Yet that also reminds us of the watchword of the operation from Sam Shepard’s General Garrison as it lifts off : "Nobody gets left behind." We mentioned back in Weeks One and Two, with In Which We Serve and They Were Expendable, that the best war movies are made about defeats, and Black Hawk Down — which is like both of those movies in being quite close to the real events on which it is based — is also about a defeat, most people would say, even though the Americans inflicted far more casualties on the enemy than they took. It was even a defeat for the Ranger Code which pledges that "I will never leave a fallen comrade to fall into the hands of the enemy." That’s why Shughart and Gordon volunteered for what amounted to a suicide mission, and yet they themselves, ironically, became the fallen ones who fell into the hands of the enemy — while a worldwide television audience watched on CNN. As a result, everyone saw the event not in terms of their heroism but in terms of America’s humiliation, something which surely contributed to President Clinton’s decision to withdraw our forces from Somalia immediately afterwards.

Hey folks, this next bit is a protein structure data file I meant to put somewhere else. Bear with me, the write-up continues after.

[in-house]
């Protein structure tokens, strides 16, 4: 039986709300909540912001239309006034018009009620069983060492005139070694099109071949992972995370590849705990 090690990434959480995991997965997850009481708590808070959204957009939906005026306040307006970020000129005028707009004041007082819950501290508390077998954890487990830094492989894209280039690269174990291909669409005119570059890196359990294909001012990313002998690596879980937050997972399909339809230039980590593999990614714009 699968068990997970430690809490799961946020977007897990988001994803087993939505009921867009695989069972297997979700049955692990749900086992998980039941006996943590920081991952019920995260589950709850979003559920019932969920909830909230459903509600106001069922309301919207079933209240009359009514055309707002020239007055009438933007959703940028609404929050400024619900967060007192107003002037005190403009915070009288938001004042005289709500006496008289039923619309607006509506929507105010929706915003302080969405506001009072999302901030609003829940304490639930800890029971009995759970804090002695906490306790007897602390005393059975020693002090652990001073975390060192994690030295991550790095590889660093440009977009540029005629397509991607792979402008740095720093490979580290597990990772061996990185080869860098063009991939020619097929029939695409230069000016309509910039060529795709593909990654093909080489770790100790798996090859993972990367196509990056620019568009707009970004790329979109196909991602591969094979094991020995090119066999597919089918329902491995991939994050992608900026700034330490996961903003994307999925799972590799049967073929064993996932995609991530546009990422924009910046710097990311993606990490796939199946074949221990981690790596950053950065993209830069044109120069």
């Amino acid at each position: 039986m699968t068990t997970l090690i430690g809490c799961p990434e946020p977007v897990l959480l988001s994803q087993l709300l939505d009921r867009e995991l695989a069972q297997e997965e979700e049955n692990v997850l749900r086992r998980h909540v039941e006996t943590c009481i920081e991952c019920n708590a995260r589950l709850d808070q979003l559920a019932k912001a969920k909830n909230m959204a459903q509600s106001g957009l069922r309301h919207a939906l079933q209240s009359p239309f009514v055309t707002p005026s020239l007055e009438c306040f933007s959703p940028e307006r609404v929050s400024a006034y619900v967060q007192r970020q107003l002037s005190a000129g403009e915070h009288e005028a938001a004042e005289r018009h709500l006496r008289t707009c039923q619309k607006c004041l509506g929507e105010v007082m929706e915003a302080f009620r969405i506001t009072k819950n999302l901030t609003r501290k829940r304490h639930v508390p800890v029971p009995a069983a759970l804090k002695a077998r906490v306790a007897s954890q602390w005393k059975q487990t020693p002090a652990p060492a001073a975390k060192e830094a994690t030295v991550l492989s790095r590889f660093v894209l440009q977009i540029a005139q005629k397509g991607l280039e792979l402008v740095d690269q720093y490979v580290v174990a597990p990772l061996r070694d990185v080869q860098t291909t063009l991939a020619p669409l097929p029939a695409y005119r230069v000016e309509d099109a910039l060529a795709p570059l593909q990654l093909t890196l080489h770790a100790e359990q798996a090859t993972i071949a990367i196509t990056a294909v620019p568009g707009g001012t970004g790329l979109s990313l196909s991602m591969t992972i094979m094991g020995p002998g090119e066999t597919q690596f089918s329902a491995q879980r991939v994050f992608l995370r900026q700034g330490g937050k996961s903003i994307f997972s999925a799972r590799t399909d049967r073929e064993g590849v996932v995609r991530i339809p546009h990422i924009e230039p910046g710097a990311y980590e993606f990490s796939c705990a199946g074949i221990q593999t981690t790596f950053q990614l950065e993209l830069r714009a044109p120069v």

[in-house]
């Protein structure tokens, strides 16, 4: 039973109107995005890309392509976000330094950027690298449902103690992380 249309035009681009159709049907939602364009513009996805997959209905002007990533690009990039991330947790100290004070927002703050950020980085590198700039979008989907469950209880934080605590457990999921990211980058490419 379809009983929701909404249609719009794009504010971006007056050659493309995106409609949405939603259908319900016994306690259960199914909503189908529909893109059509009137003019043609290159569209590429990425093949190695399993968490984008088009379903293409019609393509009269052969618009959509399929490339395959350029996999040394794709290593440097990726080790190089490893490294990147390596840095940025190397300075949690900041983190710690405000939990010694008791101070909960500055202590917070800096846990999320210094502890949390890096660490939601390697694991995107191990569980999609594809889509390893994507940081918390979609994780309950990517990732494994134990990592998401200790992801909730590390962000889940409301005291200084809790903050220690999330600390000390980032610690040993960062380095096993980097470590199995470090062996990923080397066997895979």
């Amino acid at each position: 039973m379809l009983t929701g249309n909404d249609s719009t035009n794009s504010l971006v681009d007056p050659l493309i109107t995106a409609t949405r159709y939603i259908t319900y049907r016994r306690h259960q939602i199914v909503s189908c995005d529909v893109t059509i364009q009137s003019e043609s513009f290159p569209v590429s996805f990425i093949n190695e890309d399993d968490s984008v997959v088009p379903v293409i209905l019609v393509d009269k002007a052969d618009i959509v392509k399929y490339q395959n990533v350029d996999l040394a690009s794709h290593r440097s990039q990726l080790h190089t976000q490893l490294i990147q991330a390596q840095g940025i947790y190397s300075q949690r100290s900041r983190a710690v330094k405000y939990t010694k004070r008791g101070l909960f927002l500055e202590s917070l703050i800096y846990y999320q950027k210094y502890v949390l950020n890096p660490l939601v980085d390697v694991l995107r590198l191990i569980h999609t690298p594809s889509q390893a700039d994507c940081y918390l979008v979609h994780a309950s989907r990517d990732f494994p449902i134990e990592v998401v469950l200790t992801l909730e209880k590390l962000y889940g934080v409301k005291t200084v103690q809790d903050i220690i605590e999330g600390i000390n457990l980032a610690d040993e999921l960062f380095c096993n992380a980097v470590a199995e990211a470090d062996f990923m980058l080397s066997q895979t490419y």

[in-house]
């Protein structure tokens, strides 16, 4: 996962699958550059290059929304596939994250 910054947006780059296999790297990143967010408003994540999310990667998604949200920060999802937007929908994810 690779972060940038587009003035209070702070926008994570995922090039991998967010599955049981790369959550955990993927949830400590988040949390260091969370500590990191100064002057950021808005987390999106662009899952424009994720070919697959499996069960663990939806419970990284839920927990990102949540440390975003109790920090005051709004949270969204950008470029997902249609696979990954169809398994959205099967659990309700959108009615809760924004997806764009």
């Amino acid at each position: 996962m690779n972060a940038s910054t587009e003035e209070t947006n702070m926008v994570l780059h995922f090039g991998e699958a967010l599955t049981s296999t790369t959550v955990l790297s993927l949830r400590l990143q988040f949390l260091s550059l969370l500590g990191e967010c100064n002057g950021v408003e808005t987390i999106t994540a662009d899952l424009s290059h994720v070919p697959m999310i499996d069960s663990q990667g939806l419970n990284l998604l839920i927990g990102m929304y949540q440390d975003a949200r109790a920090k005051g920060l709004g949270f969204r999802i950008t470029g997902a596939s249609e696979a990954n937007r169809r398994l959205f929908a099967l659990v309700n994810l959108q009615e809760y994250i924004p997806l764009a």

Interestingly, because the movie was made before September 11th, 2001 but released afterwards, the film-makers originally planned to include as a post script a screen card to the effect that that withdrawal was, in turn, taken as a sign of America’s weakness and irresolution by Osama bin Laden and ultimately led to the attacks on the World Trade Center and the Pentagon, which he imagined would lead to America’s withdrawal from the Middle East. They decided to omit this message in the end because it would have been too controversial and needlessly have politicized a film which otherwise mostly goes out of its way to avoid politics — not that that has prevented it from being harshly criticized by the anti-war left. But it’s worth mentioning anyway because it shows that the film-makers must have been aware of the way in which the old-fashioned concept of honor still applies to international relations as well as to the still relatively arcane and masculine world of the military culture, to which the movie otherwise confines itself.